Hello! Who are you and where are your hiking roots?
Hello! I'm Gabriella Viola, an outdoor photographer currently living in Lake Tahoe, California. I was born and raised in Westchester County, New York.
I would say that my hiking roots started pretty late in life. Growing up in a New York suburb, I wasn’t what most would consider outdoorsy. My outdoor experience mostly consisted of playing outside, summer camp, and family vacations in Florida. I attended college in Boston, and after I graduated moved to New York City.
Needless to say at this stage of my life, my time spent enjoying the great outdoors was pretty minute. I loved being a city girl and couldn't picture life any other way. However, as the years went by, city life started to feel stale and confining.
I started to entertain thoughts of moving to California. During the summer of 2013, I decided to turn those thoughts into reality and moved to Venice Beach, California.
Circling back to the question "where are my hiking roots", it wasn’t until I moved out west that I discovered my (perhaps dormant) love of nature and desire to live a more adventurous life. I started doing hikes around Los Angeles and eventually began road-tripping and hiking all over California and the Southwest. I also discovered my passion for outdoor photography during this time.
One place I found myself returning to time and time again was Lake Tahoe. I felt incredibly inspired by the mountain town's natural beauty, especially from a photography standpoint. So in August 2019, after living in LA for 6 years, I moved to Lake Tahoe.
What’s your Story From The Mountain?
My story from the mountains takes place at Angels Landing. For those not familiar with Angels Landing, it’s that infamous hike in Zion National Park with the jaw-dropping views...and dangerous reputation. With sheer 1,000 foot drop-offs on both sides, extremely narrow sections of the trail, and bolted chains for added support, the last section of the Angels Landing trail ranks as one of the scariest hikes in the US.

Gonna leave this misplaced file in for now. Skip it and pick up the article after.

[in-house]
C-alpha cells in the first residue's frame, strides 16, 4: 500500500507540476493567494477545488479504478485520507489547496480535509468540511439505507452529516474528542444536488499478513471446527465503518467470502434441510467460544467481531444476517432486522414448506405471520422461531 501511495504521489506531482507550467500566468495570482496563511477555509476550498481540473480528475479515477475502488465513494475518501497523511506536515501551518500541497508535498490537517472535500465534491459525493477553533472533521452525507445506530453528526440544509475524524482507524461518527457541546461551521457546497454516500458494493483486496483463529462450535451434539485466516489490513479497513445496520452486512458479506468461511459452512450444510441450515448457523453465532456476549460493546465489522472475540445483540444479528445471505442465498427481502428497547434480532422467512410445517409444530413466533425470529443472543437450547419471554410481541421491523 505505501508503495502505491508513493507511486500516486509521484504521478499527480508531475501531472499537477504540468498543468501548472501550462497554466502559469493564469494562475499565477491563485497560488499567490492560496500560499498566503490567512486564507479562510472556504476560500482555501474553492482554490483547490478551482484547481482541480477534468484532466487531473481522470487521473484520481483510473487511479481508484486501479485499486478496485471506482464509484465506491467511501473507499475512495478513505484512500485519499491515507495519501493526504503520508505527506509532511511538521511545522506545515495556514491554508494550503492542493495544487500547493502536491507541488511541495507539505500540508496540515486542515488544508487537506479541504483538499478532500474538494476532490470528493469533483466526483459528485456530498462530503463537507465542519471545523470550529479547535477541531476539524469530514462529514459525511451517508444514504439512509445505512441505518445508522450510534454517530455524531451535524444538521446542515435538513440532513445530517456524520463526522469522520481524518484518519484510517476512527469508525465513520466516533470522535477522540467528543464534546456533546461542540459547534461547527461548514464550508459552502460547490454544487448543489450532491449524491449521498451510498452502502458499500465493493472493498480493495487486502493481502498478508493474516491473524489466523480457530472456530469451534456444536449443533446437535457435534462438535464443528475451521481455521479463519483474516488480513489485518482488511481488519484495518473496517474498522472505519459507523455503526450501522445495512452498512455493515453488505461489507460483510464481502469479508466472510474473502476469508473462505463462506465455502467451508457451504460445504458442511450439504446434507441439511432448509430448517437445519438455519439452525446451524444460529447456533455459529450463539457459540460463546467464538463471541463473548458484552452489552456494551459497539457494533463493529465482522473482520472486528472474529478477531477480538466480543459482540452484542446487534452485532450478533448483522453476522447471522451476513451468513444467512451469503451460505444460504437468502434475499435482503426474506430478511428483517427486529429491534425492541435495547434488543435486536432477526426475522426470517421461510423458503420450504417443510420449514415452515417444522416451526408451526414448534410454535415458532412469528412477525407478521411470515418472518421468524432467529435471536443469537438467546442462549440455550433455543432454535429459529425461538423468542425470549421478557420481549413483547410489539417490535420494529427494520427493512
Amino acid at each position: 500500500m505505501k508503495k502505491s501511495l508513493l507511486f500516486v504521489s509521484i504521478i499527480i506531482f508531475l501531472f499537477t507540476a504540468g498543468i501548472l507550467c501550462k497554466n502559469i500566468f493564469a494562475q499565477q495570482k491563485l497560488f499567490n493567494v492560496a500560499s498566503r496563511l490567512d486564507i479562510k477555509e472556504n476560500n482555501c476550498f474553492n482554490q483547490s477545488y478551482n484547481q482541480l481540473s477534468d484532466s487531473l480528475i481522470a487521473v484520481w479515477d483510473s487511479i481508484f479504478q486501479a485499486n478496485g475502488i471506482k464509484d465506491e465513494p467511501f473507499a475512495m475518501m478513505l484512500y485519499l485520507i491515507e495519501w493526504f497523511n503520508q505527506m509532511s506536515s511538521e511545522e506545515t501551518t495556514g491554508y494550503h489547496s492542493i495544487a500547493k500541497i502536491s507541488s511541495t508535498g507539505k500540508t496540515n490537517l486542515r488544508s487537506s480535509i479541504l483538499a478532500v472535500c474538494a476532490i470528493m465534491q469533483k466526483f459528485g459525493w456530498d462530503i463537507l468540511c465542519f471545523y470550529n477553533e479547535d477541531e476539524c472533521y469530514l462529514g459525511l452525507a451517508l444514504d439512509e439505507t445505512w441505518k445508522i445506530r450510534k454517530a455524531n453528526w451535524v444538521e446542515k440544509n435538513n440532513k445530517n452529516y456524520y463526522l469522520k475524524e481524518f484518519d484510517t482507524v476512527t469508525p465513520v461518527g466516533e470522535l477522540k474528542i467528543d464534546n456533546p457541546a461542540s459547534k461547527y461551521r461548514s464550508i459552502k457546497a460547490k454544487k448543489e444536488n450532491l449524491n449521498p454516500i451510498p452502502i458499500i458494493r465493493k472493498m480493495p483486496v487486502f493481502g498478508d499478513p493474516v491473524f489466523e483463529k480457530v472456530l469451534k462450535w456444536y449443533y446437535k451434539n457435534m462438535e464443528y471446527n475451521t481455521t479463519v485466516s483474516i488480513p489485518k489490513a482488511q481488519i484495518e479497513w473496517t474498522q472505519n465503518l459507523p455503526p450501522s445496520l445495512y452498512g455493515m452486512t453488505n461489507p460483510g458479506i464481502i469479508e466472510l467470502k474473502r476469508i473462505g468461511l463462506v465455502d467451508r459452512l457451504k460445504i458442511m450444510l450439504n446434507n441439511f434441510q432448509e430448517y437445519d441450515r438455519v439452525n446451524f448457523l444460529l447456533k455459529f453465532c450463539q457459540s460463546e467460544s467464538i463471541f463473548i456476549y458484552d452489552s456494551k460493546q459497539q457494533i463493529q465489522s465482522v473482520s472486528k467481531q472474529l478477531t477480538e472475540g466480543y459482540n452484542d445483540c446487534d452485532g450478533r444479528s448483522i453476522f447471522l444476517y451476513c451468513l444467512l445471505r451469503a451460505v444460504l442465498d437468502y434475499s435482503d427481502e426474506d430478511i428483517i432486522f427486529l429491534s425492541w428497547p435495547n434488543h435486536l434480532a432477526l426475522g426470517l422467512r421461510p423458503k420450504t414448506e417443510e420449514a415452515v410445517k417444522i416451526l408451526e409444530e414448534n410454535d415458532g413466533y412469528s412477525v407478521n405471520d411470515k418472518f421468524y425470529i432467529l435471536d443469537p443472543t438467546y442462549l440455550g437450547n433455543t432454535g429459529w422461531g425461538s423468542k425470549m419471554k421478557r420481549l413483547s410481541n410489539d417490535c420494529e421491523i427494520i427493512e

Despite the stories and vertigo-inducing photos I had seen online, I knew I wanted to hike Angels Landing. Little did I know that it would take me 3 attempts over 3 years to finally muster up the courage to make it to the top.
My first attempt at the intimidating hike was during the summer of 2015 while on a girl's trip to Zion National Park. It was my first time visiting the park, and my best friend and I decided our first order of business was hiking Angels Landing.
I knew my friend had no intention of doing the last .5 miles of the trail, but the plan was for her to wait for me at Scout Lookout (the flat section right before Angels Landing) while I completed the hike. I attempted the daunting ascent with another hiker that I met along the trail, but panic soon ensued.
I quickly scurried back to the safety of Scout Lookout while the hiker kept on. Of course, I was disappointed that I let fear get the best of me, and it only made it worse when the hiker texted me a photo of the epic view from the top.
My next visit to Angels Landing was during the fall of 2016 with my boyfriend at the time. I once again attempted to make it to the top and even managed to get a little further this time. However, it was flurrying out which only made me feel less stable on the exposed cliffs.
I froze with fear and told my boyfriend to go on without me. Either he realized I would have been waiting there for a while or he felt bad for me, but we decided to turn back together.
I returned to Zion National Park two years later, during the fall of 2018 while road-tripping across the southwest with a friend. At this point, I had accepted in my mind that reaching the top of Angels Landing was not in the cards for me.
I contently hiked up to Scout Lookout, grabbed a few photos and was ready to head back down. However, my friend had other plans. He started making his way towards the chains, looked back at me and said, "Are you coming?" My choice was either to wait for him at Scout Lookout (for what could've been hours) or...go with him. So I said to myself "screw it" and nervously began the daunting climb to the top of Angels Landing.